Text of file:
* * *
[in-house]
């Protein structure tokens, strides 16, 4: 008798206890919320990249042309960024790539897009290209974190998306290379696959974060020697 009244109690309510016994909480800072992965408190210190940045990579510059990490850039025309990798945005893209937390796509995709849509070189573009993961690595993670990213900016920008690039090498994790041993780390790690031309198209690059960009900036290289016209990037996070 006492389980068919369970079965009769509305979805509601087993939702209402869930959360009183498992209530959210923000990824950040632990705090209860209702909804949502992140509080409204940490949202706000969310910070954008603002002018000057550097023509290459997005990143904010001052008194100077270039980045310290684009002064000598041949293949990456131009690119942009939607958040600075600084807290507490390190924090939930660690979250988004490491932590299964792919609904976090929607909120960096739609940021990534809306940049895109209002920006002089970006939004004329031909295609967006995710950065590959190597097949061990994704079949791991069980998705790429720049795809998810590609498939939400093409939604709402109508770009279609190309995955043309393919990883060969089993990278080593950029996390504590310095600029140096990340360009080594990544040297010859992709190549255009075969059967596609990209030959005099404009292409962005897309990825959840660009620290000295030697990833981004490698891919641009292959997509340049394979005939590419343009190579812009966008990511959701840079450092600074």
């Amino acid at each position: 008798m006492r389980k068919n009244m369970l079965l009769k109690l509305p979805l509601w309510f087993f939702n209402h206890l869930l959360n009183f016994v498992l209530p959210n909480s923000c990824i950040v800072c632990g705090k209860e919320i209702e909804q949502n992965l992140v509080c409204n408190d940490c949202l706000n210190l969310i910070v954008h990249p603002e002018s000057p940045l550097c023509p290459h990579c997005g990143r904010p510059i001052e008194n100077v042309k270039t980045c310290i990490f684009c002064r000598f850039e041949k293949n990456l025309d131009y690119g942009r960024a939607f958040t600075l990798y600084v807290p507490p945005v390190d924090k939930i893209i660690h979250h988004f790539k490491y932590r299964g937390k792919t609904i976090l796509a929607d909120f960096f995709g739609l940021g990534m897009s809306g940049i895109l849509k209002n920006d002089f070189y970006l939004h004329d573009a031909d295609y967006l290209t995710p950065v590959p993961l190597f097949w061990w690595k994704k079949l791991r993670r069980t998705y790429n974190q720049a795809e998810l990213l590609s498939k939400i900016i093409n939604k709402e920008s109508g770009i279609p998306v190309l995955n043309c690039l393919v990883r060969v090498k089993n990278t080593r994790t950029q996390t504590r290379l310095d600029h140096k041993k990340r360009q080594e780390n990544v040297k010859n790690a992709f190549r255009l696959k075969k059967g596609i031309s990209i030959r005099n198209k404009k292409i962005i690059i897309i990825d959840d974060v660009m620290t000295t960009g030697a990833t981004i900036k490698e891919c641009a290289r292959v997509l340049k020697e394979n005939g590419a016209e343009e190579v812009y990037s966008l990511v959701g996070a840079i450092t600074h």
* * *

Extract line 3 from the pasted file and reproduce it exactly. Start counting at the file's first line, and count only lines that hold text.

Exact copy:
């Amino acid at each position: 008798m006492r389980k068919n009244m369970l079965l009769k109690l509305p979805l509601w309510f087993f939702n209402h206890l869930l959360n009183f016994v498992l209530p959210n909480s923000c990824i950040v800072c632990g705090k209860e919320i209702e909804q949502n992965l992140v509080c409204n408190d940490c949202l706000n210190l969310i910070v954008h990249p603002e002018s000057p940045l550097c023509p290459h990579c997005g990143r904010p510059i001052e008194n100077v042309k270039t980045c310290i990490f684009c002064r000598f850039e041949k293949n990456l025309d131009y690119g942009r960024a939607f958040t600075l990798y600084v807290p507490p945005v390190d924090k939930i893209i660690h979250h988004f790539k490491y932590r299964g937390k792919t609904i976090l796509a929607d909120f960096f995709g739609l940021g990534m897009s809306g940049i895109l849509k209002n920006d002089f070189y970006l939004h004329d573009a031909d295609y967006l290209t995710p950065v590959p993961l190597f097949w061990w690595k994704k079949l791991r993670r069980t998705y790429n974190q720049a795809e998810l990213l590609s498939k939400i900016i093409n939604k709402e920008s109508g770009i279609p998306v190309l995955n043309c690039l393919v990883r060969v090498k089993n990278t080593r994790t950029q996390t504590r290379l310095d600029h140096k041993k990340r360009q080594e780390n990544v040297k010859n790690a992709f190549r255009l696959k075969k059967g596609i031309s990209i030959r005099n198209k404009k292409i962005i690059i897309i990825d959840d974060v660009m620290t000295t960009g030697a990833t981004i900036k490698e891919c641009a290289r292959v997509l340049k020697e394979n005939g590419a016209e343009e190579v812009y990037s966008l990511v959701g996070a840079i450092t600074h």